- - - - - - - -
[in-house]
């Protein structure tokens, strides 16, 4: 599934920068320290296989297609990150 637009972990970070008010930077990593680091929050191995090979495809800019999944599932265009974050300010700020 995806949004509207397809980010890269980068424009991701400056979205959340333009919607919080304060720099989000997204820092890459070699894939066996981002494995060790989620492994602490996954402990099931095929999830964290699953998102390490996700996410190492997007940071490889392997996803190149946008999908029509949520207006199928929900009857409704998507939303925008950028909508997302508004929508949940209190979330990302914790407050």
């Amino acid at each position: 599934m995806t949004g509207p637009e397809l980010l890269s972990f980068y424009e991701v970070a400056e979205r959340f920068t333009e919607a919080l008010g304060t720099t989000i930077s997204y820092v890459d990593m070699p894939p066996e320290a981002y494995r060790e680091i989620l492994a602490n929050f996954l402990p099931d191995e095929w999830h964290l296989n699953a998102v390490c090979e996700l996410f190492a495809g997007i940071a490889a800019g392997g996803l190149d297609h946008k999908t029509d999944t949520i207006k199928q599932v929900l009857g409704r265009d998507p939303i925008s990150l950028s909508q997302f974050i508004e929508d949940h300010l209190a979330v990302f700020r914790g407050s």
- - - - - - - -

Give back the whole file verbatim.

[in-house]
């Protein structure tokens, strides 16, 4: 599934920068320290296989297609990150 637009972990970070008010930077990593680091929050191995090979495809800019999944599932265009974050300010700020 995806949004509207397809980010890269980068424009991701400056979205959340333009919607919080304060720099989000997204820092890459070699894939066996981002494995060790989620492994602490996954402990099931095929999830964290699953998102390490996700996410190492997007940071490889392997996803190149946008999908029509949520207006199928929900009857409704998507939303925008950028909508997302508004929508949940209190979330990302914790407050």
């Amino acid at each position: 599934m995806t949004g509207p637009e397809l980010l890269s972990f980068y424009e991701v970070a400056e979205r959340f920068t333009e919607a919080l008010g304060t720099t989000i930077s997204y820092v890459d990593m070699p894939p066996e320290a981002y494995r060790e680091i989620l492994a602490n929050f996954l402990p099931d191995e095929w999830h964290l296989n699953a998102v390490c090979e996700l996410f190492a495809g997007i940071a490889a800019g392997g996803l190149d297609h946008k999908t029509d999944t949520i207006k199928q599932v929900l009857g409704r265009d998507p939303i925008s990150l950028s909508q997302f974050i508004e929508d949940h300010l209190a979330v990302f700020r914790g407050s």